Have been busy travelling so not posted anything for a while. But I just got a great mail about cultural matters in the Gulf from one of our blog readers, Martin Kralik, and quote it straight. Thanks Martin – saved me a job 😉
This blog has posited the powerful yet all-too-often overlooked idea that most of the tangible, material aspects of our societies are physical manifestations of our cultural values, beliefs and preferences. Societies that are going through economic hyper-growth and rapid change offer particularly good illustrations of this point. For instance, the Arab countries of the Gulf region are in the process of reshaping dramatically their infrastructures, urban landscapes, and lifestyles.
For observers of cross-cultural interaction, these developments provide the added bonus of witnessing a constant stream of Western consultants, architects, planners and designers visiting the region. They come to share (and sell) advice on how to turn cities across the Gulf into ‘great cities’ that will attract more investment, tourism and talent.
More often than not, the advice, while well-meant, is rooted in heavily Western / Anglo-Saxon notions of what constitutes good urban planning and a well-functioning city. In fact, the more dramatic the ideas, the more comically they sometimes fall off the mark.
Let’s start with the Gulf’s most ubiquitous species – the car. On his visit to UAE, London’s former mayor Ken Livingstone had some simple, and much-publicized, advice for Dubai and Abu Dhabi: “Get rid of the cars.” Granted, global financial centres do typically require world-class public transportation systems. Similarly, a variation on London’s congestion charge may one day become a useful tool in battling UAE’s ever-growing traffic jams. But how likely are UAE residents to abandon their top-of-the-line LandRovers, RangeRovers and other SUVs in favour of public transport, once the option becomes available to them? My experience from living in UAE for the past 12 months would suggest: Not very.
The answer lies only as far as the minds and preferences of the local people: Not only is the motorized vehicle a useful transportation tool for large families and their maids, it is also a status symbol. The recent ‘global’ instinct to trade in the SUVs for smaller models, or switch to hybrid fuels, has had no impact on this part of the world: After all, petrol is cheap and recycling or environmental protection of any kind have never been a concept to begin with, at least as far as the middle-class consumer psyche is concerned. To accommodate the SUVs, the government has for the past 20 years built roads that would be considered illegally wide by international standards.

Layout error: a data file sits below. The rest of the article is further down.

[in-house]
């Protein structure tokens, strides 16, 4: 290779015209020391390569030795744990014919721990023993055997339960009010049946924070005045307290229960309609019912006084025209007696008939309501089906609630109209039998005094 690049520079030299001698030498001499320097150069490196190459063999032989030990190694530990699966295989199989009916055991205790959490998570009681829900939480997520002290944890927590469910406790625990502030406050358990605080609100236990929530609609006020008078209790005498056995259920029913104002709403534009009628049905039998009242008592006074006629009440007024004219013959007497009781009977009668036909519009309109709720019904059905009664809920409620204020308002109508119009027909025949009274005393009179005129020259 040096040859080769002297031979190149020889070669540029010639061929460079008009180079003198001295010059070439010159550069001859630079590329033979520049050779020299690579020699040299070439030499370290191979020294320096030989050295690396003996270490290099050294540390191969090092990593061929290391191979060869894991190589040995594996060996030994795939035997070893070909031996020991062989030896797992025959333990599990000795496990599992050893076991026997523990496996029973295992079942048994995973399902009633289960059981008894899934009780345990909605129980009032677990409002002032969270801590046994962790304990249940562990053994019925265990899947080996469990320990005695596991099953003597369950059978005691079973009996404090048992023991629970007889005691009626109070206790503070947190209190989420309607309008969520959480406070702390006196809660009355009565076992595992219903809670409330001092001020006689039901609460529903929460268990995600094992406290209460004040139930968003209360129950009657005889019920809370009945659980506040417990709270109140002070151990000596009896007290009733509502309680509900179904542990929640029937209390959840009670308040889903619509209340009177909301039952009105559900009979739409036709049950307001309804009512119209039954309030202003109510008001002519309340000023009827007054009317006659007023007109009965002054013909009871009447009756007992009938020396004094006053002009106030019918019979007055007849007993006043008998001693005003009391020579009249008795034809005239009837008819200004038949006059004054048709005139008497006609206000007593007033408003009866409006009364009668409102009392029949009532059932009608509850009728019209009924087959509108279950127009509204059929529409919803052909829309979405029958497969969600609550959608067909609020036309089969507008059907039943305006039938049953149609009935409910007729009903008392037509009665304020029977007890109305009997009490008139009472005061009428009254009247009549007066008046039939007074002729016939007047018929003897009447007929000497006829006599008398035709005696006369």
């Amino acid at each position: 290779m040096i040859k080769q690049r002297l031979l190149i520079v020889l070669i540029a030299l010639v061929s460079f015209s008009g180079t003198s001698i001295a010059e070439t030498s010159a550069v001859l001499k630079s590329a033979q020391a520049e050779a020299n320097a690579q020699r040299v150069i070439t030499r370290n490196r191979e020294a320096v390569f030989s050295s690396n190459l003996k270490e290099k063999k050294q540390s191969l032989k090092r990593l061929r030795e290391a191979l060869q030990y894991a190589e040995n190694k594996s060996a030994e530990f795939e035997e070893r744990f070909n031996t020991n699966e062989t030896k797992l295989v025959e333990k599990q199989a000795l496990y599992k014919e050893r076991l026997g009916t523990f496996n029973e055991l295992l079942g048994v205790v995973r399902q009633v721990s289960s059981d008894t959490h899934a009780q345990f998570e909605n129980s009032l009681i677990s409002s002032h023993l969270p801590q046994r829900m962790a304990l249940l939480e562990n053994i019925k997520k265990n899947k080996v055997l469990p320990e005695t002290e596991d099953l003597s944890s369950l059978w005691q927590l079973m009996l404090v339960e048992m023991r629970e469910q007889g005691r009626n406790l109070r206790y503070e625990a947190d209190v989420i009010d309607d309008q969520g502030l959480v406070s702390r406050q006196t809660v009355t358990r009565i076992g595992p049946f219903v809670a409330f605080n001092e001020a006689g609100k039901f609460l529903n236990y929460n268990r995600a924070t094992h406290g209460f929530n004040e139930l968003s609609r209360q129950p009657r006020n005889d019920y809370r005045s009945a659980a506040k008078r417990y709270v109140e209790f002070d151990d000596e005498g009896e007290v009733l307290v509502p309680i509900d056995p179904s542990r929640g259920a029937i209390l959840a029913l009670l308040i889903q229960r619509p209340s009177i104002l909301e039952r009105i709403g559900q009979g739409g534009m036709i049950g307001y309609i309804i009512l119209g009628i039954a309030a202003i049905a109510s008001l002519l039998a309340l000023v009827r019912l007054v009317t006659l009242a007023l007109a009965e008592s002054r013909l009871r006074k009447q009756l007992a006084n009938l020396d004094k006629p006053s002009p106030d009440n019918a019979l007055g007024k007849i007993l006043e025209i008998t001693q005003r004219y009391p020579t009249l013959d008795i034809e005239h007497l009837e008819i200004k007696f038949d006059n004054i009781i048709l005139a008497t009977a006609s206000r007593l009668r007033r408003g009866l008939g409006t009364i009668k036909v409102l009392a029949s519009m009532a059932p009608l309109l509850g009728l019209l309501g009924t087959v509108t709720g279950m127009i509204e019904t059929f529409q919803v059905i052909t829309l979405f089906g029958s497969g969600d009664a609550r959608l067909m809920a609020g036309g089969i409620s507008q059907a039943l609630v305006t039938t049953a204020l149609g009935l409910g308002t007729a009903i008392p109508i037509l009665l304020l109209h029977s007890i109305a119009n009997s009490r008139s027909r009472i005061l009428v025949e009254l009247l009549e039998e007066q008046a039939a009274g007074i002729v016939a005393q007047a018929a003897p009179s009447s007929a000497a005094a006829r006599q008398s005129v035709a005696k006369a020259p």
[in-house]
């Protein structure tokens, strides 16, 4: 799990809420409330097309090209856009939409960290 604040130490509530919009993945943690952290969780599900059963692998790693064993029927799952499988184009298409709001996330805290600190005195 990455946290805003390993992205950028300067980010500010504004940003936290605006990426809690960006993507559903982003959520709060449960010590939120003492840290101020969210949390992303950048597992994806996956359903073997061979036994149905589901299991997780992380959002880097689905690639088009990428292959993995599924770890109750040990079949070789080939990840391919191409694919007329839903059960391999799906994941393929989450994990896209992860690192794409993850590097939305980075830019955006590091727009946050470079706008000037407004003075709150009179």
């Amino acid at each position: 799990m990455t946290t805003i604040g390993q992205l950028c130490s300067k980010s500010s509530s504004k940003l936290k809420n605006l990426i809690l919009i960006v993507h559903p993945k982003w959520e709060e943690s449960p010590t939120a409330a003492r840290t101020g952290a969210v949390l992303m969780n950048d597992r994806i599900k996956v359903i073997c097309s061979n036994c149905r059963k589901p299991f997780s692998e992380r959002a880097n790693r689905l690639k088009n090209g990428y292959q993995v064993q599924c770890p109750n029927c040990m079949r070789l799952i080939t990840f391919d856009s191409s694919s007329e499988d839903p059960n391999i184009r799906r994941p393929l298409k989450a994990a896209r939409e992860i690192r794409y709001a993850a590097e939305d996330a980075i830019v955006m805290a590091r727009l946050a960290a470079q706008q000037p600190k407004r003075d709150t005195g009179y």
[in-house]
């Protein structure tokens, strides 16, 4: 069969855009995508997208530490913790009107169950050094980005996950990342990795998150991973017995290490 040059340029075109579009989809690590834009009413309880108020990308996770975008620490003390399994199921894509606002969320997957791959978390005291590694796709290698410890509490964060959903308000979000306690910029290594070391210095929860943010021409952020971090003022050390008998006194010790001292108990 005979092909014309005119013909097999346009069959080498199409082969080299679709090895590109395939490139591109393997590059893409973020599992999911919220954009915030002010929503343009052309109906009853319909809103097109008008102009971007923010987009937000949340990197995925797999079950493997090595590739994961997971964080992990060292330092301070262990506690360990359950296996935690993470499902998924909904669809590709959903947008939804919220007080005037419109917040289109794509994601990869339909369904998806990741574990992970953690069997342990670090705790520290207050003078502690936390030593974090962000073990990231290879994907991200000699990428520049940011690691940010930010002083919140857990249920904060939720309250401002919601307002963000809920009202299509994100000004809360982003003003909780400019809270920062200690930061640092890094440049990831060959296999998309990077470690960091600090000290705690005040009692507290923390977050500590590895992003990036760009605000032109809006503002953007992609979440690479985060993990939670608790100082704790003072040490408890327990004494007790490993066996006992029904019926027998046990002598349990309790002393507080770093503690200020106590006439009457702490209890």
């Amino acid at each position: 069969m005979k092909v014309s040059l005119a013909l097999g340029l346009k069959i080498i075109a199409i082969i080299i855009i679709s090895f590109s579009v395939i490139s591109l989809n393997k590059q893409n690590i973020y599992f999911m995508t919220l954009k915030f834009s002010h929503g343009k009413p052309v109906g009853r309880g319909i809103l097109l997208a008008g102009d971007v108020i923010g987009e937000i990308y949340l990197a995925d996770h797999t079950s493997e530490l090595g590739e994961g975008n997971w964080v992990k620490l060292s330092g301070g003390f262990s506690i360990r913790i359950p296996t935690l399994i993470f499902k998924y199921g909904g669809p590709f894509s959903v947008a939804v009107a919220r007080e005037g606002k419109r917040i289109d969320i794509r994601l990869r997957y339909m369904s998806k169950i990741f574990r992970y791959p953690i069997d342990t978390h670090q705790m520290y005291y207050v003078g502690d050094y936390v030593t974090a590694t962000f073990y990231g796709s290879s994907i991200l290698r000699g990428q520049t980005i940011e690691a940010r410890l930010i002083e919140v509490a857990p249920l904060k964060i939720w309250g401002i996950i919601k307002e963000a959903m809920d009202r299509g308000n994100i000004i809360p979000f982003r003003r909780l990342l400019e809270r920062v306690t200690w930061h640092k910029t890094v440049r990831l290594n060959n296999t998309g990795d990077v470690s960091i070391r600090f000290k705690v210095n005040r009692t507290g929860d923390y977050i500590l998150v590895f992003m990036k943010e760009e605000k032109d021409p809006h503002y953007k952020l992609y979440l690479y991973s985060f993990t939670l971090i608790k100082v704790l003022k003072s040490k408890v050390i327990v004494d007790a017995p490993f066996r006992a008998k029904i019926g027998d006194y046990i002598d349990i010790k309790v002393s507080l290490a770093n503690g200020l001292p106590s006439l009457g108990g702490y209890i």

Much more so than in the West, the car projects the owner’s sense of power and machismo. Ever read about the Gulf’s traditional pastimes in an airline magazine? They include horse racing, camel racing, falcon racing… The list goes on. This is the stuff that has built a sense of masculinity in many generations of local men. Is it any surprise then that so many drivers think of the city roads as their racing track – beating traffic lights, speeding past schools and residential neighbourhoods, and honking pedestrians off the zebra crossing?
Beyond the infatuation with speed, the car offers a sense of separation and insulation – from the heat and dust of the streets; from the crowds of immigrant labourers who usually don’t share the local owner’s faith, race or language, let alone lifestyle; from the pedestrians’ random glances (to this end, most of the car windows are tinted [again – illegally, at least ‘on paper’] to protect the driver’s female offspring from unwanted attention).
A similar clash of cultures can be seen in discussions on public space, particularly shared spaces. Unsurprisingly, Western architects’ ideas in this area are strongly democratic and egalitarian: The more open space and public parks, the better. To their way of reasoning, what could be more joyous for a city than to have all its residents mix in the same space, regardless of creed and status? But, as is so often the case, ‘the reality doesn’t quite work that way.’ The harsh climate has always encouraged the affluent coffee aficionado to migrate indoors, to the latest and most opulent air-conditioned shopping mall. Men tend to fraternize in different establishments than women/families. In addition, there is a huge gap between locals and foreigners in spending power; among the locals, the civil servants are different from private sector employees in their working hours, dress code and dining habits. Looking at local people’s homes gives yet more clues: How likely is someone who chooses to live in a 12-bedroom villa, behind the high walls of a family compound, to embrace openness of the Western kind and mix freely with residents from all walks of life?…
Finally, why is it that with so much massive investment into new infrastructure and architecture, the new face of the oil-rich Gulf city is essentially the same from Dubai to Doha and Jeddah?… Why the same marinas, man-made islands, corniches and clock towers?… Are they the only artefacts that money can buy? Are there only a handful of architectural firms on hand to come up with the designs? No – they are reflection of what the people who live in these cities believe to be modern, luxurious and sophisticated. Coming as they are from the same, rather homogenous culture, the physical outcome of their dreams and ambitions is correspondingly homogenous.
Thank you for finding this Blog. I love the book When Cultures Collide, which really helped me when I with my continental values moved to Sweden. I laughed so much, because I recognized a lot of the examples in the book.
And now I have access to this wonderful Blog.
It’s not the Arabian Gulf. Open any academically acclaimed book on geography and you’ll reallize it is (and has always been) called the Persian Gulf, not “The Gulf” nor “The Arabian Gulf”.